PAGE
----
Academic Ceremonies - Commencement
Honorary Degree Recipients
Eight outstanding individuals received honorary degrees at the University Commencement Main Ceremony on Sunday, May 22nd. Recognized for their vital and important contributions to the state, the university, the nation, and the world, over the course of their distinguished careers were: Billie Jean King, Letitia C. Biddle, Major General Michael D. Dubie, Bruce Lisman, Keith M. Miser, Dr. Thomas J. Sullivan, Professor Emerita Marion Brown Thorpe, and Simon Pearce.
Commencement Speaker: Billie Jean King, tennis champion and a pioneer in women’s sports, will deliver the commencement address to graduates. One of Life magazine’s 100 most important Americans in the 20th century, Billie Jean King is a legend both for stellar tennis and breaking barriers for female athletes. In 1972, after capturing every Grand Slam singles title, King became the first woman to be named Sports Illustrated Sportsperson of the Year. After setting an earnings record for female athletes, she successfully advocated for equal prize money at a time when men were winning three times that of women. Most famously she routed former champion Bobby Riggs in three straight sets, a message to athletes and spectators, young and old. King has worked tirelessly on and off the court for social justice and equity around gender and GLBT issues. Among many honors for her service King was awarded the 2009 Presidential Medal of Freedom, the nation’s highest civilian honor.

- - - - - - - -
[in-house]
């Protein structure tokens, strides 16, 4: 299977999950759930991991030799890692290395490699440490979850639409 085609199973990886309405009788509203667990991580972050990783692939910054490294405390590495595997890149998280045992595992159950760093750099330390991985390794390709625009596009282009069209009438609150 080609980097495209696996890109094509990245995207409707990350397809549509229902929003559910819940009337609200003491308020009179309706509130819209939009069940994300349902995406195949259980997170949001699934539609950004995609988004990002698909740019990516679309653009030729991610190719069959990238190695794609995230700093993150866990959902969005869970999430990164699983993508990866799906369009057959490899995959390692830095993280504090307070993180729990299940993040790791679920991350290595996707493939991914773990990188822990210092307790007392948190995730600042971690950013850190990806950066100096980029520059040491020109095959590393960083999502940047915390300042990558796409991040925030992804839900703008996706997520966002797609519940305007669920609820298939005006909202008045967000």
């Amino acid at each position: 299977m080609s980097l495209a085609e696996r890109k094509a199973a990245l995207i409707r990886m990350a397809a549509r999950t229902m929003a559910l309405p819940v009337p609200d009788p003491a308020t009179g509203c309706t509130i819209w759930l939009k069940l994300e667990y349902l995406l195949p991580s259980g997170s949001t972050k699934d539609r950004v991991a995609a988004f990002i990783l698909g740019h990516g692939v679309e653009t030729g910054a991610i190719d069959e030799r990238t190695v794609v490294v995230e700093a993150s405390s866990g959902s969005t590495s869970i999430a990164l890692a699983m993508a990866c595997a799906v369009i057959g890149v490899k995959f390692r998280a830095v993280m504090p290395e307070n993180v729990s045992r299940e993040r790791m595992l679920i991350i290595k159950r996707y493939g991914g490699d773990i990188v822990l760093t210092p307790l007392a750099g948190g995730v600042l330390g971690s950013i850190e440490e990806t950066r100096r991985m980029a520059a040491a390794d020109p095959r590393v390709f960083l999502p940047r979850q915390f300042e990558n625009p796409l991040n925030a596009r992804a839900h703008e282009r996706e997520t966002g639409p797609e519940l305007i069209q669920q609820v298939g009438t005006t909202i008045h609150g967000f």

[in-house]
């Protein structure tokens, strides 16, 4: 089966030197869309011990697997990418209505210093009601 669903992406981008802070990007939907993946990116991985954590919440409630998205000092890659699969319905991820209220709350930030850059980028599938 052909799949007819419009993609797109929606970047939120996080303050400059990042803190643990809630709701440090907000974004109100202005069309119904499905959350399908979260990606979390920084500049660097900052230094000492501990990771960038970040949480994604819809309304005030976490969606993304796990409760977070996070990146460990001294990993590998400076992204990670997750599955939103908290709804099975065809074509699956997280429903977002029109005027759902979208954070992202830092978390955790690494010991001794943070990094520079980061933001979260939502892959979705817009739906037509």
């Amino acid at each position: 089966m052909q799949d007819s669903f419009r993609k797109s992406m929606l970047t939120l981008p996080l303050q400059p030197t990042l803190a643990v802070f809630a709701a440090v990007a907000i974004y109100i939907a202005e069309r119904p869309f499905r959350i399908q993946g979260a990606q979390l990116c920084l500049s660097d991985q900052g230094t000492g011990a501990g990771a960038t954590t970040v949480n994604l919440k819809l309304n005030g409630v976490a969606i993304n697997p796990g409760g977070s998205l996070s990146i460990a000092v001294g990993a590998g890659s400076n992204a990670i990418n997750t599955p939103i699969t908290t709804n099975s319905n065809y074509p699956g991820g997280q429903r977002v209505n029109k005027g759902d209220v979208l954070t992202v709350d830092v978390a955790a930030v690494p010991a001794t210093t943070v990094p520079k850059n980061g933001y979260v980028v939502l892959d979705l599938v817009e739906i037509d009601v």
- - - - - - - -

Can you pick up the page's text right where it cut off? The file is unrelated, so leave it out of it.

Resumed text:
Letitia C. Biddle, UVM Class of 1983, is the executive director of the Churchill Institute for Leadership Development, a non-profit organization dedicated to providing school leaders with best practices in leadership, management and curriculum. Biddle, who graduated from the University of Vermont with a bachelor’s degree in elementary and special education, founded the institute after working to reestablish the Gesu School in Philadelphia, a model for inner-city schooling nationwide. Biddle’s career in education also includes public school teaching; co-founding The Academy in Manayunk, a school for children with moderate to severe learning disabilities; and serving as chairperson for Arthur Ashe Youth Tennis and Education, an organization that helps provide opportunities for children, many of whom are from under-served, at-risk, and multicultural populations.
Major General Michael D. Dubie, UVM Class of 1982, has spent the last 30 years in high-ranking military leadership positions and is currently the Adjutant General of the State of Vermont, serving as the senior uniformed officer in the state responsible for the nearly 4,000 members of the Vermont Army and Air National Guard. He also serves as inspector and quartermaster general and head of the State Military Department, including Veterans Affairs. Dubie, who is president of the Adjutants General Association of the United States, began his military career in 1979 in the Army Reserve Officer Training Corps program at UVM.